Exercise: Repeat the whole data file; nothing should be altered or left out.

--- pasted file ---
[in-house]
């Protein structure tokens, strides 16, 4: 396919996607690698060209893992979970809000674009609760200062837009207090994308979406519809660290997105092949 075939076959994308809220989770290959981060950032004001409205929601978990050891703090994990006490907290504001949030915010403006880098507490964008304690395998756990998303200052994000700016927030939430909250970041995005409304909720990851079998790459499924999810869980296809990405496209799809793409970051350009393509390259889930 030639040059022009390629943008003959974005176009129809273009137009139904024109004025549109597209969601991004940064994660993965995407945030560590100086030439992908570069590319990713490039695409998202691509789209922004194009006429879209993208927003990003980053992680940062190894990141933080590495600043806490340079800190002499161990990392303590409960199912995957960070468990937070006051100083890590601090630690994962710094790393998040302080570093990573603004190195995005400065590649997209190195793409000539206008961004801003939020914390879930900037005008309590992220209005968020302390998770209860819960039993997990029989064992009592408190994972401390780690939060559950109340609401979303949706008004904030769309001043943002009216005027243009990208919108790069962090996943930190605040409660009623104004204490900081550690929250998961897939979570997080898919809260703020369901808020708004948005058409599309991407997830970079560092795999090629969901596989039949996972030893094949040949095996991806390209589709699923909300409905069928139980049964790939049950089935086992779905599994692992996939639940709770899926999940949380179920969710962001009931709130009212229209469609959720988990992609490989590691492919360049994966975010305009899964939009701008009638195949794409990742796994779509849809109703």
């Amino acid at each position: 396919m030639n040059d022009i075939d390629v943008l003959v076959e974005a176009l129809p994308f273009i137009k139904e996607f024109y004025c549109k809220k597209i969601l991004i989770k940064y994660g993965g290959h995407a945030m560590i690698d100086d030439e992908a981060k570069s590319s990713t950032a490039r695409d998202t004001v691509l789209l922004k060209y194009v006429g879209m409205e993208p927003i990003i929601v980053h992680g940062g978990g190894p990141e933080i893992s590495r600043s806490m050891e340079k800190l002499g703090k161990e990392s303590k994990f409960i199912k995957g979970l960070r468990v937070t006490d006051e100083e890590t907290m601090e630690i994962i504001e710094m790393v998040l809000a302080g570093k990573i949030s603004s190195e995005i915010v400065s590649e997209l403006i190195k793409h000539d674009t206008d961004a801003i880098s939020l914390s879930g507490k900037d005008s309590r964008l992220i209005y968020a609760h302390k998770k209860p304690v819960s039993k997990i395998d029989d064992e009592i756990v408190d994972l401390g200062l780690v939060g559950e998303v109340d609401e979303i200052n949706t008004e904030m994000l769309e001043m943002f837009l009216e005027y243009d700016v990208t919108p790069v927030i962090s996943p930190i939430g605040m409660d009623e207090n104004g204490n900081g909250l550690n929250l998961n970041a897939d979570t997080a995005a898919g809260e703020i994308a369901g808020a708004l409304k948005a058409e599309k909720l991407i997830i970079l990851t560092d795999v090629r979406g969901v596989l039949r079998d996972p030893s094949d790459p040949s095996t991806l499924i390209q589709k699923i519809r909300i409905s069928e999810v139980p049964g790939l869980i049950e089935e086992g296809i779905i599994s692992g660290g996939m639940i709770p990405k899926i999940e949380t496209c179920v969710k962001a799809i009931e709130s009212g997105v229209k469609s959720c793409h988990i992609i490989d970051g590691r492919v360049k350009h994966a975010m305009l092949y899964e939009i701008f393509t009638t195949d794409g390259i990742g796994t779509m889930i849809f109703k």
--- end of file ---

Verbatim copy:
[in-house]
């Protein structure tokens, strides 16, 4: 396919996607690698060209893992979970809000674009609760200062837009207090994308979406519809660290997105092949 075939076959994308809220989770290959981060950032004001409205929601978990050891703090994990006490907290504001949030915010403006880098507490964008304690395998756990998303200052994000700016927030939430909250970041995005409304909720990851079998790459499924999810869980296809990405496209799809793409970051350009393509390259889930 030639040059022009390629943008003959974005176009129809273009137009139904024109004025549109597209969601991004940064994660993965995407945030560590100086030439992908570069590319990713490039695409998202691509789209922004194009006429879209993208927003990003980053992680940062190894990141933080590495600043806490340079800190002499161990990392303590409960199912995957960070468990937070006051100083890590601090630690994962710094790393998040302080570093990573603004190195995005400065590649997209190195793409000539206008961004801003939020914390879930900037005008309590992220209005968020302390998770209860819960039993997990029989064992009592408190994972401390780690939060559950109340609401979303949706008004904030769309001043943002009216005027243009990208919108790069962090996943930190605040409660009623104004204490900081550690929250998961897939979570997080898919809260703020369901808020708004948005058409599309991407997830970079560092795999090629969901596989039949996972030893094949040949095996991806390209589709699923909300409905069928139980049964790939049950089935086992779905599994692992996939639940709770899926999940949380179920969710962001009931709130009212229209469609959720988990992609490989590691492919360049994966975010305009899964939009701008009638195949794409990742796994779509849809109703």
């Amino acid at each position: 396919m030639n040059d022009i075939d390629v943008l003959v076959e974005a176009l129809p994308f273009i137009k139904e996607f024109y004025c549109k809220k597209i969601l991004i989770k940064y994660g993965g290959h995407a945030m560590i690698d100086d030439e992908a981060k570069s590319s990713t950032a490039r695409d998202t004001v691509l789209l922004k060209y194009v006429g879209m409205e993208p927003i990003i929601v980053h992680g940062g978990g190894p990141e933080i893992s590495r600043s806490m050891e340079k800190l002499g703090k161990e990392s303590k994990f409960i199912k995957g979970l960070r468990v937070t006490d006051e100083e890590t907290m601090e630690i994962i504001e710094m790393v998040l809000a302080g570093k990573i949030s603004s190195e995005i915010v400065s590649e997209l403006i190195k793409h000539d674009t206008d961004a801003i880098s939020l914390s879930g507490k900037d005008s309590r964008l992220i209005y968020a609760h302390k998770k209860p304690v819960s039993k997990i395998d029989d064992e009592i756990v408190d994972l401390g200062l780690v939060g559950e998303v109340d609401e979303i200052n949706t008004e904030m994000l769309e001043m943002f837009l009216e005027y243009d700016v990208t919108p790069v927030i962090s996943p930190i939430g605040m409660d009623e207090n104004g204490n900081g909250l550690n929250l998961n970041a897939d979570t997080a995005a898919g809260e703020i994308a369901g808020a708004l409304k948005a058409e599309k909720l991407i997830i970079l990851t560092d795999v090629r979406g969901v596989l039949r079998d996972p030893s094949d790459p040949s095996t991806l499924i390209q589709k699923i519809r909300i409905s069928e999810v139980p049964g790939l869980i049950e089935e086992g296809i779905i599994s692992g660290g996939m639940i709770p990405k899926i999940e949380t496209c179920v969710k962001a799809i009931e709130s009212g997105v229209k469609s959720c793409h988990i992609i490989d970051g590691r492919v360049k350009h994966a975010m305009l092949y899964e939009i701008f393509t009638t195949d794409g390259i990742g796994t779509m889930i849809f109703k």